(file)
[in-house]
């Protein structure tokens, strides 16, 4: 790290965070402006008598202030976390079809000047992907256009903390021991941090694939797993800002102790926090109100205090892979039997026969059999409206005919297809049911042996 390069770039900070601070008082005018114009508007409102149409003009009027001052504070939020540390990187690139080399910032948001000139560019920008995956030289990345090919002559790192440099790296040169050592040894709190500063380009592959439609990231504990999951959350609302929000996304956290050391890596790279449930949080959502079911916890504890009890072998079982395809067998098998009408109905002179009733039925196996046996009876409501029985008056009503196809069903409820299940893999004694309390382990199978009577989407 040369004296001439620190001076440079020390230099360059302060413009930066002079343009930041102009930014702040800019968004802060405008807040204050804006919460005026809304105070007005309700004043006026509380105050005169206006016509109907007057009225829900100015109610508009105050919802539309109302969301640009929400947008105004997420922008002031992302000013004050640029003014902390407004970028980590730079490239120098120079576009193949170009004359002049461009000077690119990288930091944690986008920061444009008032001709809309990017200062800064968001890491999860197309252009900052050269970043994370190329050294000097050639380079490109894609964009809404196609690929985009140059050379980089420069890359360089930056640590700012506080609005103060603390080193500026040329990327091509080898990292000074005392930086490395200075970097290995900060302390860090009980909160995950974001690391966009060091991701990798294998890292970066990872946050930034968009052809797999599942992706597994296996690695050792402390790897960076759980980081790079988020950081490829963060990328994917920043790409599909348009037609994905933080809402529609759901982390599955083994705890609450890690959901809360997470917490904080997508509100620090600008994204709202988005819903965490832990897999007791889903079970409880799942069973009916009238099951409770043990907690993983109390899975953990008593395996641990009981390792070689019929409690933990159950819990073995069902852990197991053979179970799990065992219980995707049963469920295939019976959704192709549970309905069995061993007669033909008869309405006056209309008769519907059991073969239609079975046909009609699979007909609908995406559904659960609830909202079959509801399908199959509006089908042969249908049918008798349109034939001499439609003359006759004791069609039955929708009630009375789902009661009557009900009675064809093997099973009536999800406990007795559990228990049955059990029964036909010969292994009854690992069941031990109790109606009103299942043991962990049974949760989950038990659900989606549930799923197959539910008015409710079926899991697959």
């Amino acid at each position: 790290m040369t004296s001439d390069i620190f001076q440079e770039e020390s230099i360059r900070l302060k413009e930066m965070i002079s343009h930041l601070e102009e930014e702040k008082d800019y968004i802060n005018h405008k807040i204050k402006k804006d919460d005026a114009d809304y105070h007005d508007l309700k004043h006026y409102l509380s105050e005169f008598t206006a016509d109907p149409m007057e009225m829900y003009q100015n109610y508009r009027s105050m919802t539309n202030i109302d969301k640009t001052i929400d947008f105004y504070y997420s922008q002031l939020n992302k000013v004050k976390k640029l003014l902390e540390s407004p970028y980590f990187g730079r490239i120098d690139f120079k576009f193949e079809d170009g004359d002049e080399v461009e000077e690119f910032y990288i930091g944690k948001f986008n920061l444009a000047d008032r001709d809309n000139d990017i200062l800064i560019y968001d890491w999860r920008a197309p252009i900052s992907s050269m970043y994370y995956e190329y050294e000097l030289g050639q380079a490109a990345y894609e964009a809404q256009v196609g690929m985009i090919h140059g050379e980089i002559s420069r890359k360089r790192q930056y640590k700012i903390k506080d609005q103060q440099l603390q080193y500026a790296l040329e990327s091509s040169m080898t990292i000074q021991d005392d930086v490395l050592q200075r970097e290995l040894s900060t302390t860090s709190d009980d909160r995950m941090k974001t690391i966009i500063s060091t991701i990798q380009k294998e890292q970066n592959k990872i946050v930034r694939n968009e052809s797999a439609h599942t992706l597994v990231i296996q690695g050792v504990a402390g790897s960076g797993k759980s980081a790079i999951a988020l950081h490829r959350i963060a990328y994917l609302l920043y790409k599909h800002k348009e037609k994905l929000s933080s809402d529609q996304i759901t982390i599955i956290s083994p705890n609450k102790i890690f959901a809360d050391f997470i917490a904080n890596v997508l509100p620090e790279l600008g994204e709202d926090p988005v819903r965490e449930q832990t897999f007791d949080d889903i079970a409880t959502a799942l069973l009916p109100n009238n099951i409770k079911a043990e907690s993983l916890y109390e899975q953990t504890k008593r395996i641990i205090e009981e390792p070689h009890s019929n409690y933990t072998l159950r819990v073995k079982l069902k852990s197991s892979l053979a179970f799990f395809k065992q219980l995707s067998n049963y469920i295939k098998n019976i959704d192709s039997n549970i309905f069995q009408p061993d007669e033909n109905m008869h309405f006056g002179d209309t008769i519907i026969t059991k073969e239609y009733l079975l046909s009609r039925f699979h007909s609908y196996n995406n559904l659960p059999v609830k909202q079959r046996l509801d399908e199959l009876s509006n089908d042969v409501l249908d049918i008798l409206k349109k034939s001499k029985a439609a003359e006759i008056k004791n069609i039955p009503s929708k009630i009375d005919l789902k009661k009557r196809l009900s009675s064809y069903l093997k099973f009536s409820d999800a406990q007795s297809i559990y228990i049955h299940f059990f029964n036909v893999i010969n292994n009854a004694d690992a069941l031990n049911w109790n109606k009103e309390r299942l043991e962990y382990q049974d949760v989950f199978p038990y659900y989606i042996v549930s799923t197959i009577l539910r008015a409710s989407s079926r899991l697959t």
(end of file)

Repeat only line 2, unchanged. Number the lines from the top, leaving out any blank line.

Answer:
């Protein structure tokens, strides 16, 4: 790290965070402006008598202030976390079809000047992907256009903390021991941090694939797993800002102790926090109100205090892979039997026969059999409206005919297809049911042996 390069770039900070601070008082005018114009508007409102149409003009009027001052504070939020540390990187690139080399910032948001000139560019920008995956030289990345090919002559790192440099790296040169050592040894709190500063380009592959439609990231504990999951959350609302929000996304956290050391890596790279449930949080959502079911916890504890009890072998079982395809067998098998009408109905002179009733039925196996046996009876409501029985008056009503196809069903409820299940893999004694309390382990199978009577989407 040369004296001439620190001076440079020390230099360059302060413009930066002079343009930041102009930014702040800019968004802060405008807040204050804006919460005026809304105070007005309700004043006026509380105050005169206006016509109907007057009225829900100015109610508009105050919802539309109302969301640009929400947008105004997420922008002031992302000013004050640029003014902390407004970028980590730079490239120098120079576009193949170009004359002049461009000077690119990288930091944690986008920061444009008032001709809309990017200062800064968001890491999860197309252009900052050269970043994370190329050294000097050639380079490109894609964009809404196609690929985009140059050379980089420069890359360089930056640590700012506080609005103060603390080193500026040329990327091509080898990292000074005392930086490395200075970097290995900060302390860090009980909160995950974001690391966009060091991701990798294998890292970066990872946050930034968009052809797999599942992706597994296996690695050792402390790897960076759980980081790079988020950081490829963060990328994917920043790409599909348009037609994905933080809402529609759901982390599955083994705890609450890690959901809360997470917490904080997508509100620090600008994204709202988005819903965490832990897999007791889903079970409880799942069973009916009238099951409770043990907690993983109390899975953990008593395996641990009981390792070689019929409690933990159950819990073995069902852990197991053979179970799990065992219980995707049963469920295939019976959704192709549970309905069995061993007669033909008869309405006056209309008769519907059991073969239609079975046909009609699979007909609908995406559904659960609830909202079959509801399908199959509006089908042969249908049918008798349109034939001499439609003359006759004791069609039955929708009630009375789902009661009557009900009675064809093997099973009536999800406990007795559990228990049955059990029964036909010969292994009854690992069941031990109790109606009103299942043991962990049974949760989950038990659900989606549930799923197959539910008015409710079926899991697959």